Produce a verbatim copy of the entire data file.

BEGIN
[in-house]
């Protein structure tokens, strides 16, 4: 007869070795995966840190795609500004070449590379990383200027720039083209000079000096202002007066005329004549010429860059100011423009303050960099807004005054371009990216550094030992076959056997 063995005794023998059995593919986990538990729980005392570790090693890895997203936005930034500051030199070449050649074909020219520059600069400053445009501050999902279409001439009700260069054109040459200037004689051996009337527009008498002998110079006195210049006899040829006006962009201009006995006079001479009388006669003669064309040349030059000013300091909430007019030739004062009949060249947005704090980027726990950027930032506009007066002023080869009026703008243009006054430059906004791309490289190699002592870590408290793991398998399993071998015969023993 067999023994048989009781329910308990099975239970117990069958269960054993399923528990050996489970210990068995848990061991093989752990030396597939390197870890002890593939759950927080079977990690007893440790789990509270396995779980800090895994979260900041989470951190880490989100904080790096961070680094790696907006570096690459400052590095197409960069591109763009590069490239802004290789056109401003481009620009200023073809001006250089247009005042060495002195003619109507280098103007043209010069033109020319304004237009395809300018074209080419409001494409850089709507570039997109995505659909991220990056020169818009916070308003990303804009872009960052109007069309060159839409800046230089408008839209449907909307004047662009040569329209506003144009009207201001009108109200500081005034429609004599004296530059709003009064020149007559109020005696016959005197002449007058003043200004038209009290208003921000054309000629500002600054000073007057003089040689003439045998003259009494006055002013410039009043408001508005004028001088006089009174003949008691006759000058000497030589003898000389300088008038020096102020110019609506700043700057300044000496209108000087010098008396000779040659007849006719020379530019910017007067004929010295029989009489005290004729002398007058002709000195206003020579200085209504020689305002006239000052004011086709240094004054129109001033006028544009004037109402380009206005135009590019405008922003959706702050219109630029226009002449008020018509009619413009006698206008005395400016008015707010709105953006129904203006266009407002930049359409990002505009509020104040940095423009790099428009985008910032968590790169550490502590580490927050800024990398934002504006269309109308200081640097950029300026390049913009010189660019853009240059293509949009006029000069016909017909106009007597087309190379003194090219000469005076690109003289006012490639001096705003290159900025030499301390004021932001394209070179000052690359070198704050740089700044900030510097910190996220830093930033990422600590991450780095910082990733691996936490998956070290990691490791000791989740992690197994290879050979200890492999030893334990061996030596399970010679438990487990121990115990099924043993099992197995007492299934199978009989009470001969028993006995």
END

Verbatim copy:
[in-house]
């Protein structure tokens, strides 16, 4: 007869070795995966840190795609500004070449590379990383200027720039083209000079000096202002007066005329004549010429860059100011423009303050960099807004005054371009990216550094030992076959056997 063995005794023998059995593919986990538990729980005392570790090693890895997203936005930034500051030199070449050649074909020219520059600069400053445009501050999902279409001439009700260069054109040459200037004689051996009337527009008498002998110079006195210049006899040829006006962009201009006995006079001479009388006669003669064309040349030059000013300091909430007019030739004062009949060249947005704090980027726990950027930032506009007066002023080869009026703008243009006054430059906004791309490289190699002592870590408290793991398998399993071998015969023993 067999023994048989009781329910308990099975239970117990069958269960054993399923528990050996489970210990068995848990061991093989752990030396597939390197870890002890593939759950927080079977990690007893440790789990509270396995779980800090895994979260900041989470951190880490989100904080790096961070680094790696907006570096690459400052590095197409960069591109763009590069490239802004290789056109401003481009620009200023073809001006250089247009005042060495002195003619109507280098103007043209010069033109020319304004237009395809300018074209080419409001494409850089709507570039997109995505659909991220990056020169818009916070308003990303804009872009960052109007069309060159839409800046230089408008839209449907909307004047662009040569329209506003144009009207201001009108109200500081005034429609004599004296530059709003009064020149007559109020005696016959005197002449007058003043200004038209009290208003921000054309000629500002600054000073007057003089040689003439045998003259009494006055002013410039009043408001508005004028001088006089009174003949008691006759000058000497030589003898000389300088008038020096102020110019609506700043700057300044000496209108000087010098008396000779040659007849006719020379530019910017007067004929010295029989009489005290004729002398007058002709000195206003020579200085209504020689305002006239000052004011086709240094004054129109001033006028544009004037109402380009206005135009590019405008922003959706702050219109630029226009002449008020018509009619413009006698206008005395400016008015707010709105953006129904203006266009407002930049359409990002505009509020104040940095423009790099428009985008910032968590790169550490502590580490927050800024990398934002504006269309109308200081640097950029300026390049913009010189660019853009240059293509949009006029000069016909017909106009007597087309190379003194090219000469005076690109003289006012490639001096705003290159900025030499301390004021932001394209070179000052690359070198704050740089700044900030510097910190996220830093930033990422600590991450780095910082990733691996936490998956070290990691490791000791989740992690197994290879050979200890492999030893334990061996030596399970010679438990487990121990115990099924043993099992197995007492299934199978009989009470001969028993006995």